Focused on the ‘State Duty to Protect’ and ‘Access to Remedy’ as outlined in the United Nations Guiding Principles on Business and Human Rights, Building Better Business for Children provides an initial ‘national baseline assessment’ from a child rights perspective. It provides a first examination of Australia’s approach to regulating activities and operations known to pose a risk to children in Australia and abroad – either directly or indirectly. Areas examined include Australia’s approach to marketing and advertising, workplace protections, the regulation of child labour, and family-friendly employment conditions.
The report recommends that the Australian Government adopt a National Action Plan on Business and Human Rights (NAP), with specific, measurable and time-bound measures to better protect children and their carers. These should include, for example, to strengthen and support business practices around child safeguarding, ratify the child labour convention (ILO 138), expand family-friendly policies (including a strategy to progressively increase the parental leave pay entitlement to at least 26 weeks), reduce children’s exposure to marketing and advertising of unhealthy foods and beverages and ensure access to remedy for children harmed by business activities and operations – both domestically and extraterritorially.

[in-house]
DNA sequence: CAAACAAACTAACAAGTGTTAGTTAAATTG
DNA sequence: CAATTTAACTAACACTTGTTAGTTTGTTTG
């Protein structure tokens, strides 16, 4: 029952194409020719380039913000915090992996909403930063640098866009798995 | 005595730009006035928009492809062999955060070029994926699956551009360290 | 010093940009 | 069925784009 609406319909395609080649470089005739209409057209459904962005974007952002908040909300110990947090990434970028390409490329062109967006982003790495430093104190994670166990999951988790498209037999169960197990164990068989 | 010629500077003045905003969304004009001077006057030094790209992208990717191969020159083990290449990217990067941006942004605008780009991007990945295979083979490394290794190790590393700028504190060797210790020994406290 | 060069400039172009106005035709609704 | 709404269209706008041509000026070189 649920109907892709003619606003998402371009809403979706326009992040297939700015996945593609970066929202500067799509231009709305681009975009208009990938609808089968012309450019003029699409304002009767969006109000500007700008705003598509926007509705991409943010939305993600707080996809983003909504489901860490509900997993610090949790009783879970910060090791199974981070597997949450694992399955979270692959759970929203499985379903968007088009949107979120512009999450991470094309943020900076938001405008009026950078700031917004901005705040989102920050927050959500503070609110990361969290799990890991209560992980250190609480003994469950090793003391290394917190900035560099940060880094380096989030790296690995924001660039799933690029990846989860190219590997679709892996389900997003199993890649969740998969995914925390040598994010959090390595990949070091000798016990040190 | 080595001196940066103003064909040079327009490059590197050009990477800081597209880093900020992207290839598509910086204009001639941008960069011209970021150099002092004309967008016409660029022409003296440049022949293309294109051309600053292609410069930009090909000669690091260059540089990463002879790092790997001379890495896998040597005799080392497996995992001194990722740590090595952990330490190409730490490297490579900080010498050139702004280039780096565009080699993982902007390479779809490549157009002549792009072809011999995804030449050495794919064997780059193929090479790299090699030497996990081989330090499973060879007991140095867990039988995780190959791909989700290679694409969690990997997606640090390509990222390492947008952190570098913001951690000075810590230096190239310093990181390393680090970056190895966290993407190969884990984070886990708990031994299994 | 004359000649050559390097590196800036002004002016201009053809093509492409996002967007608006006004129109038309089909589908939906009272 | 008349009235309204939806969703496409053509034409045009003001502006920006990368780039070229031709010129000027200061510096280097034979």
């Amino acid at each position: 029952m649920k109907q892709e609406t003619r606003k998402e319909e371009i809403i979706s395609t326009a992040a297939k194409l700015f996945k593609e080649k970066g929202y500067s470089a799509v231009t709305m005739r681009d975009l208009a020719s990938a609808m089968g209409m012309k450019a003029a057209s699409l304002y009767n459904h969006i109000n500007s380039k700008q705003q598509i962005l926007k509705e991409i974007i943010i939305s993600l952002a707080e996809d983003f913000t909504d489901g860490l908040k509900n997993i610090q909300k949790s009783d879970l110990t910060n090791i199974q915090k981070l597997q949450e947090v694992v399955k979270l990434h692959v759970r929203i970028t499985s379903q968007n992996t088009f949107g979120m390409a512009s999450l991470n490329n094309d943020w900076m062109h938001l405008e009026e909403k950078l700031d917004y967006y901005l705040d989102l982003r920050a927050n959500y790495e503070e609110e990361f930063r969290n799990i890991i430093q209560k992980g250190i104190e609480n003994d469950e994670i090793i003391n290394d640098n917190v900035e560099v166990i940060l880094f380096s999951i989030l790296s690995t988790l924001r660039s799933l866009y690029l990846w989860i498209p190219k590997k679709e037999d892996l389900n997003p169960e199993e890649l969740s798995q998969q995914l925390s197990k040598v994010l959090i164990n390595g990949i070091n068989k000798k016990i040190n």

The report also recognises positive measures adopted by the Australian Government to better protect children from potentially harmful business practices, including the world's first law to mandate the plain (or ‘standardised’) packaging of tobacco products, mandatory reporting requirements to increase corporate transparency regarding ‘modern slavery’ risks, and the establishment of the eSafety Commissioner.